1 min read.Updated: 08 Apr 2021, 07:39 AM ISTBloomberg
West Texas Intermediate fell after rising Wednesday, when an Energy Information Administration report showed U.S. oil inventories hit a five-week low. While gasoline holdings rose, a gauge of demand continued upward
Oil dropped after a two-day gain, with investors weighing plans by OPEC+ to progressively add production over the coming three months against evidence that the roll-out of vaccines is boosting consumption.
West Texas Intermediate fell after rising Wednesday, when an Energy Information Administration report showed U.S. oil inventories hit a five-week low. While gasoline holdings rose, a gauge of demand continued upward.
Crude has traded in a narrow band around $60 since mid-March. Although signs of improving consumption have aided prices, still-stubborn Covid-19 outbreaks and renewed lockdowns, especially in Europe, have acted as a counterweight. Against that mixed backdrop, the Organization of Petroleum Exporting Countries and its allies have announced a roadmap to ease production curbs over the three months to July by restoring more than 2 million barrels a day.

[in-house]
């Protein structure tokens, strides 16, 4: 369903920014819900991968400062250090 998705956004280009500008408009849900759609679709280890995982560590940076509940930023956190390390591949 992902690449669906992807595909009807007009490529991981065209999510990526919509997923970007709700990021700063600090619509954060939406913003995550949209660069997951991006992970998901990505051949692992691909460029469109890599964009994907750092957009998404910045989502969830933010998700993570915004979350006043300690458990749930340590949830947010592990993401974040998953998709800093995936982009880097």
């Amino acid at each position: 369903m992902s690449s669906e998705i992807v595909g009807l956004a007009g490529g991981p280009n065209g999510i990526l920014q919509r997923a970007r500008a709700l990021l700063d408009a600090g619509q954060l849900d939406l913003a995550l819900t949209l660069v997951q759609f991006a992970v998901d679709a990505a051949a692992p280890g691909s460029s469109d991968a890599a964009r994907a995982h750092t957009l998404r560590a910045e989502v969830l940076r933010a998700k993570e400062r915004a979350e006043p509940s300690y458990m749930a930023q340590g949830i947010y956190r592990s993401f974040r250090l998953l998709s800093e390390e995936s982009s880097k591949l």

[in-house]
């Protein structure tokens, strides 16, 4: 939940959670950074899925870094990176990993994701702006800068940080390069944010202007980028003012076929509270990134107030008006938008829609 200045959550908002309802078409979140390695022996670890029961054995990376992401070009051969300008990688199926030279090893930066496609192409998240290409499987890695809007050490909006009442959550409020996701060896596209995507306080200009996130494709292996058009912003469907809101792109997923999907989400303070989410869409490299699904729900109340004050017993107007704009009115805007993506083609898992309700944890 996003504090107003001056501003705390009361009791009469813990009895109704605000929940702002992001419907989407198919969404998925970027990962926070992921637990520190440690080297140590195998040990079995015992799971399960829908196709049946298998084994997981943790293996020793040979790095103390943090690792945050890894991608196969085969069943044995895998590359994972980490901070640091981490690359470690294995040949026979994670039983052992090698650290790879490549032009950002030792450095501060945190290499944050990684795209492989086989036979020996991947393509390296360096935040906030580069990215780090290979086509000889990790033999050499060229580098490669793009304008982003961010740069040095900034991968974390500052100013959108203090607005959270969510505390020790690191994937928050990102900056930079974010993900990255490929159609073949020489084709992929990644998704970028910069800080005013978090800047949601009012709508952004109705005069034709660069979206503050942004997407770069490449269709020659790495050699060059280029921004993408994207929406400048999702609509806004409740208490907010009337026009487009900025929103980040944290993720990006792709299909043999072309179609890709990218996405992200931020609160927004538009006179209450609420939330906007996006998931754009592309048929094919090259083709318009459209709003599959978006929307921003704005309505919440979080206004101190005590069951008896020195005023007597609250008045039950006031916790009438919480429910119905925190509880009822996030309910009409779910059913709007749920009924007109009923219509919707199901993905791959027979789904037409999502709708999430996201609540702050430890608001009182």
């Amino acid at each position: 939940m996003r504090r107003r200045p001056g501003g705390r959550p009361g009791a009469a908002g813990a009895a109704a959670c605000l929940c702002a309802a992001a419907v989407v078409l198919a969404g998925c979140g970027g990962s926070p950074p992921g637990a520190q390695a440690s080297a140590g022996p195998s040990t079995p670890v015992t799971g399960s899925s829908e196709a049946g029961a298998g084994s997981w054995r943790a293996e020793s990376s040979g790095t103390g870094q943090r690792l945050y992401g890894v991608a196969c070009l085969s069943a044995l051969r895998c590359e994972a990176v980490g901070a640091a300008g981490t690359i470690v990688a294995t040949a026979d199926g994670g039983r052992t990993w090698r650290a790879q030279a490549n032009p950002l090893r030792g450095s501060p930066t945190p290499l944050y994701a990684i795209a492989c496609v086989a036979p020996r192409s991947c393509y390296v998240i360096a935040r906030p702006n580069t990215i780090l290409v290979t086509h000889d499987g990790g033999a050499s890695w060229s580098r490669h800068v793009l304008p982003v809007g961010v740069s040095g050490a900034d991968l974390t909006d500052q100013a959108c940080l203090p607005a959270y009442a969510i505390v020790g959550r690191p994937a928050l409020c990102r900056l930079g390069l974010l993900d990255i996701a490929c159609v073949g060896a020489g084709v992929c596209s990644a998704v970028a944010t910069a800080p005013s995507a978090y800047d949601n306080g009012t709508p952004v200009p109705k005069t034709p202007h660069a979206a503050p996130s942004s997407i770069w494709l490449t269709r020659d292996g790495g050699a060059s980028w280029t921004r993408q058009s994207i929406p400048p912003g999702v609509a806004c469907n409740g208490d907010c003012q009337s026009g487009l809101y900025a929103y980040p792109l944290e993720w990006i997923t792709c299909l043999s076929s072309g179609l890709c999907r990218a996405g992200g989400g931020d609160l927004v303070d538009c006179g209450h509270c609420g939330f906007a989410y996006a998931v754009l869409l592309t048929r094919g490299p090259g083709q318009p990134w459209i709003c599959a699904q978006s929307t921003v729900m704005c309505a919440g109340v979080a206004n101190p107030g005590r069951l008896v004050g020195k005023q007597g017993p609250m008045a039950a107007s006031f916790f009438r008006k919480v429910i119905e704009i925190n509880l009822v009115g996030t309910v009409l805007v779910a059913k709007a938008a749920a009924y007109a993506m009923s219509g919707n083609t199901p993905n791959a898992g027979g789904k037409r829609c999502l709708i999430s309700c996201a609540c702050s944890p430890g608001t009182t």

“The global vaccine reflation theme is taking a breather," said Howie Lee, an economist at Oversea-Chinese Banking Corp. in Singapore. “Oil looks like it will continue to consolidate around $57 to $62 for now."
In the U.S., there are signs of improvement. Refineries are operating at 84% of capacity, rising above 15 million barrels a day for the first time in more than a year, the EIA said. Still, that’s below the pre-pandemic five-year average.
In addition, Federal Reserve policy makers signaled that the central bank will go on supporting the economy to safeguard the recovery, buttressing the outlook for energy consumption. Minutes from their last meeting showed that officials see some time before conditions would be met for tapering.
Brent’s prompt timespread was 36 cents a barrel in backwardation. That’s a bullish pattern, with near-term prices at a premium to those further out, but it’s down from 54 cents a month ago.
While broad financial markets have aligned with a risk-on theme, oil has yet to fully follow that trend, according to Lee. But with more getting inoculated, it’s oil demand, rather than supply, that will become the key driver, he said.